A bushel is a unit of dry volume, usually subdivided into eight local gallons in the systems of Imperial units and U.S. customary units. It is used for volumes of dry commodities, not liquids, most often in agriculture. It is abbreviated as bsh. or bu. The name derives from the 14th century buschel or busschel, a box.[1]

  • 1 U.S. bushel = 8 corn/dry gallons = 2150.42 cu in = 35.23907016688 litres ≈ 9.309177 wine/liquid gallons. The original definition was the volume of a cylinder 18.5 inches in diameter and 8 inches high, which gives an irrational number of cubic inches or litres, but later this bushel was redefined as 2150.42 cubic inches, about 1 part per million less.
  • 1 Imperial bushel = 36.36872 litres = 8 Imperial gallons ≈ 2219.35546 cu. in.
  • 1 bushel = 4 pecks

Bushels are now most often used as units of mass or weight rather than of volume. The bushels in which grains are bought and sold on commodity markets or at local grain elevators, and for reports of grain production, are all units of weight.[2] This is done by assigning a standard weight to each commodity that is to be measured in bushels. These bushels depend on the commodities being measured and the moisture content. Some of the more common ones are:

  • Oats
    • USA: 32 lb[2] = 14.51495584 kg
    • Canada: 34 lb = 15.42214058 kg
  • Barley: 48 lb[2] = 21.77243376 kg
  • Malted barley: 34 lb = 15.42214058 kg
  • Shelled maize (corn) at 15.5% moisture by weight: 56 lb[2] = 25.40117272 kg
  • Wheat at 13.5% moisture by weight and soybeans at 13% moisture by weight: 60 lb[2] = 27.2155422 kg

Other specific values are defined (and those definitions may vary within different jurisdictions, including from state to state in the United States) for other grains, oilseeds, fruits, vegetables, coal, hair, and many other commodities.

Under the America COMPETES Act, the United States is to phase out units such as the bushel and replace them with the metric system as used for all purposes in the rest of the world, and for all scientific and technical purposes world wide. It is therefore important to know how the bushel relates to the metric equivalent, and whether the bushels are used as units of mass or units of volume.

The name "bushel" has also been used to translate non-US units of a similar size and sometimes shared origin, like the German "Scheffel".

History Edit

The bushel was originally a measure of capacity for grain. During the Middle Ages, the bushel of wheat was supposed to weigh 64 tower pounds, but when the tower system was abolished in the 16th century, it was described as 56 avoirdupois pounds. The bushel was rarely used in Scotland, Ireland or Wales during the Middle Ages.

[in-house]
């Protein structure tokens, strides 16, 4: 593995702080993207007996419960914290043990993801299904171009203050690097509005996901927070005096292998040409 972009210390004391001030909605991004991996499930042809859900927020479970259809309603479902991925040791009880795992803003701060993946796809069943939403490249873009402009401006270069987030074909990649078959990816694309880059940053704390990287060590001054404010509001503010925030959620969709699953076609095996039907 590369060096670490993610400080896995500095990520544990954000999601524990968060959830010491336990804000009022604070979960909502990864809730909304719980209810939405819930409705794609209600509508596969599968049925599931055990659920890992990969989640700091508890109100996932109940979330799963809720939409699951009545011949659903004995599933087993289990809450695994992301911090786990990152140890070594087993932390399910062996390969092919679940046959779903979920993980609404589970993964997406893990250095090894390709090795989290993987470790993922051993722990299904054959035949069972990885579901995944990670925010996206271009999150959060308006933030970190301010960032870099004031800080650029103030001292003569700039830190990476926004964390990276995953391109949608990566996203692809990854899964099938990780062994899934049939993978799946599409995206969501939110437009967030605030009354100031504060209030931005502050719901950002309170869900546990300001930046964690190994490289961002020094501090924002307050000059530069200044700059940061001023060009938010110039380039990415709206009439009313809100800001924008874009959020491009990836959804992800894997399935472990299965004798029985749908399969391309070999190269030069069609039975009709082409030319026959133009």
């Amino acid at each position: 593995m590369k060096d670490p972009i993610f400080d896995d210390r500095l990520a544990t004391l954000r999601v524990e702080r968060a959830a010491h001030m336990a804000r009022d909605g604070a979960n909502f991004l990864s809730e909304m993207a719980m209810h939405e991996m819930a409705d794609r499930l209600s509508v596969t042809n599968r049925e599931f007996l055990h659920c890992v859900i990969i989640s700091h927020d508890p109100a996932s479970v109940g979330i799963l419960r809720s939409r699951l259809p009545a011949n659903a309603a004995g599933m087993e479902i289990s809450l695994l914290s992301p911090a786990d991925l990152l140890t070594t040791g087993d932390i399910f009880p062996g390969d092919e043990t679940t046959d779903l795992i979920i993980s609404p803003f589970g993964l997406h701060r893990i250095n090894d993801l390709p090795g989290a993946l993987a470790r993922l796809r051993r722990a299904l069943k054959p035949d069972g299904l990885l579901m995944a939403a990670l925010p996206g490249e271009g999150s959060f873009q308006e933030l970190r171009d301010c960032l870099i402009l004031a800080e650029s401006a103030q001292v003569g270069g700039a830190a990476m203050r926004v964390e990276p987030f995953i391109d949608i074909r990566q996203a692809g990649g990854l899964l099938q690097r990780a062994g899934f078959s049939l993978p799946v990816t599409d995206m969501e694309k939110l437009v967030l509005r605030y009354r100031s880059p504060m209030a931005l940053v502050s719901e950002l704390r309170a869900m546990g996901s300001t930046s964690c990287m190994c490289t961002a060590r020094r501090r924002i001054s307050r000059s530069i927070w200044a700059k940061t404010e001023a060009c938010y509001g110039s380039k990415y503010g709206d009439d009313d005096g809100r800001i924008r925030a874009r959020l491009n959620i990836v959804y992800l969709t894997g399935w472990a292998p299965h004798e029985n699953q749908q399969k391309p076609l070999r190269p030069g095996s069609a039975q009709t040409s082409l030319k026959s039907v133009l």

Until and before the 19th century there were even more gallons in use. Examples:

1792 cu in
from the standard wine gallon preserved at Guildhall[3]
1848 cu in
statute of 5 Anne c47[4]
2118.4 cu in
ancient Rumford quart (1228)
2124 cu in
Exchequer (Henry VII, 1091, with rim)
2130 cu in
ancient Rumford (1228)
2150 cu in (approx.)
Winchester, statute 13 + 14 by William III.
2168 cu in − 16 spoonfuls
Exchequer (Henry VII., 1601, E.E.)
2168 cu in
Exchequer (1601, E.), corn
2176 cu in
corn (1688)
2217.44 cu in
coal, statute 12 of Anne
2224 cu in
Exchequer (Henry VII, with copper rim)
2227.2 cu in
Exchequer (1601 and 1602 pints)
2240 cu in
Exchequer (1601 quart)
2256 cu in
Treasury, being eight gallons for beer and ale[5]

See alsoEdit


  1. (1989) "Bushel", Oxford English Dictionary, Second. 
  2. 2.0 2.1 2.2 2.3 2.4 William J. Murphy. "Tables for Weights and Measurement: Crops". University of Missouri Extension. Retrieved on 2008-12-18.
  3. Reynardson, Samuel (1749), "A State of the English Weights and Measures of Capacity", Philosophical Transactions of the Royal Society of London (London: The Royal Society) 46(491): p 54. 
  4. Reynardson (1749: 54; 56)
  5. Adams, John Quincy (1821). Report of the Secretary of State Upon Weights and Measures. Washington, DC: Gale and Seaton, 38. 

External links Edit

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